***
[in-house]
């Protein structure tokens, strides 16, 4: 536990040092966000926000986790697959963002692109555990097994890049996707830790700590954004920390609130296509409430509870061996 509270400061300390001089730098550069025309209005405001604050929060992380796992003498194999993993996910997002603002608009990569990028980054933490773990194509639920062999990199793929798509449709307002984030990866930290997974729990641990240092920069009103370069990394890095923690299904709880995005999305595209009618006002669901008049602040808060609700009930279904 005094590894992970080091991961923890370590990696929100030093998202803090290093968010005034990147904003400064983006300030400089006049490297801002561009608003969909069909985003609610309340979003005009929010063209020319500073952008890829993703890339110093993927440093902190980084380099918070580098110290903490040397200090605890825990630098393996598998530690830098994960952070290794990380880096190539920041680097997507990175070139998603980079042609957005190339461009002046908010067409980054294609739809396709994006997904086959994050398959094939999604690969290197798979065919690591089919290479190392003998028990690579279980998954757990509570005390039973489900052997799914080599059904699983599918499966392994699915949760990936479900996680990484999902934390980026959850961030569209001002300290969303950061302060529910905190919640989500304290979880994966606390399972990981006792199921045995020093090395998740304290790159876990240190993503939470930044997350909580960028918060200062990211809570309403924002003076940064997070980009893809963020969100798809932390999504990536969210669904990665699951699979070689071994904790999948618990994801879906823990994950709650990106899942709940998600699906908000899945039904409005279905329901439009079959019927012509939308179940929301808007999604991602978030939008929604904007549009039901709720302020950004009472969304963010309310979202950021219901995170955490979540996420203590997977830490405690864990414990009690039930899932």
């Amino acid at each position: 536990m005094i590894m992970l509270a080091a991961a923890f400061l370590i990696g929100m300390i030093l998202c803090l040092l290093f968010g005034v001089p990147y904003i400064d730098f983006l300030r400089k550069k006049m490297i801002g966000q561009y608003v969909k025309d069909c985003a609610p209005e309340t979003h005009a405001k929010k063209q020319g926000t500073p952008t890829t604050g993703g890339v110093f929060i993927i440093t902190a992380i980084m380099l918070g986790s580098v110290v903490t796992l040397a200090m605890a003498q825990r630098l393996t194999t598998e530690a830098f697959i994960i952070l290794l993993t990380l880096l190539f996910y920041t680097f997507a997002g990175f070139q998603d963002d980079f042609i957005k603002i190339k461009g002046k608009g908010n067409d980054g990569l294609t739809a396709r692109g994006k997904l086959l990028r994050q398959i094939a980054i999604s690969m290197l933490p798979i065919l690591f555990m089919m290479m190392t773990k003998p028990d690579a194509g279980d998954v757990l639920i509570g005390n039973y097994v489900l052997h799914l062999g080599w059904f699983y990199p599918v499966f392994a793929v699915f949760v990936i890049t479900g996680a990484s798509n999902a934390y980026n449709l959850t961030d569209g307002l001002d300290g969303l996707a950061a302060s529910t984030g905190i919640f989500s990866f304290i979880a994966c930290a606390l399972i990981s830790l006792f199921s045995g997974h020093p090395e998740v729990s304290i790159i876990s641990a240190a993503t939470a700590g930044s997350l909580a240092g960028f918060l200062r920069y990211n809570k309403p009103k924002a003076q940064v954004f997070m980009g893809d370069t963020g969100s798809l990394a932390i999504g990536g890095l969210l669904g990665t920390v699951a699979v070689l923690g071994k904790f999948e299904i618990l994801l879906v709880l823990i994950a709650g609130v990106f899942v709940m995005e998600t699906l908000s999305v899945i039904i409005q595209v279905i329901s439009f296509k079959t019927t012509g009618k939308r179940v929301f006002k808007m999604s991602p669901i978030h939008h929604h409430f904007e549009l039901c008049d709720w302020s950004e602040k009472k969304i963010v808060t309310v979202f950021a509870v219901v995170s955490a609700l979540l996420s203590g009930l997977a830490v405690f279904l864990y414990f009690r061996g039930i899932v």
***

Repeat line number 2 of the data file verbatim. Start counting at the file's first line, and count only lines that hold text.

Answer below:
């Protein structure tokens, strides 16, 4: 536990040092966000926000986790697959963002692109555990097994890049996707830790700590954004920390609130296509409430509870061996 509270400061300390001089730098550069025309209005405001604050929060992380796992003498194999993993996910997002603002608009990569990028980054933490773990194509639920062999990199793929798509449709307002984030990866930290997974729990641990240092920069009103370069990394890095923690299904709880995005999305595209009618006002669901008049602040808060609700009930279904 005094590894992970080091991961923890370590990696929100030093998202803090290093968010005034990147904003400064983006300030400089006049490297801002561009608003969909069909985003609610309340979003005009929010063209020319500073952008890829993703890339110093993927440093902190980084380099918070580098110290903490040397200090605890825990630098393996598998530690830098994960952070290794990380880096190539920041680097997507990175070139998603980079042609957005190339461009002046908010067409980054294609739809396709994006997904086959994050398959094939999604690969290197798979065919690591089919290479190392003998028990690579279980998954757990509570005390039973489900052997799914080599059904699983599918499966392994699915949760990936479900996680990484999902934390980026959850961030569209001002300290969303950061302060529910905190919640989500304290979880994966606390399972990981006792199921045995020093090395998740304290790159876990240190993503939470930044997350909580960028918060200062990211809570309403924002003076940064997070980009893809963020969100798809932390999504990536969210669904990665699951699979070689071994904790999948618990994801879906823990994950709650990106899942709940998600699906908000899945039904409005279905329901439009079959019927012509939308179940929301808007999604991602978030939008929604904007549009039901709720302020950004009472969304963010309310979202950021219901995170955490979540996420203590997977830490405690864990414990009690039930899932």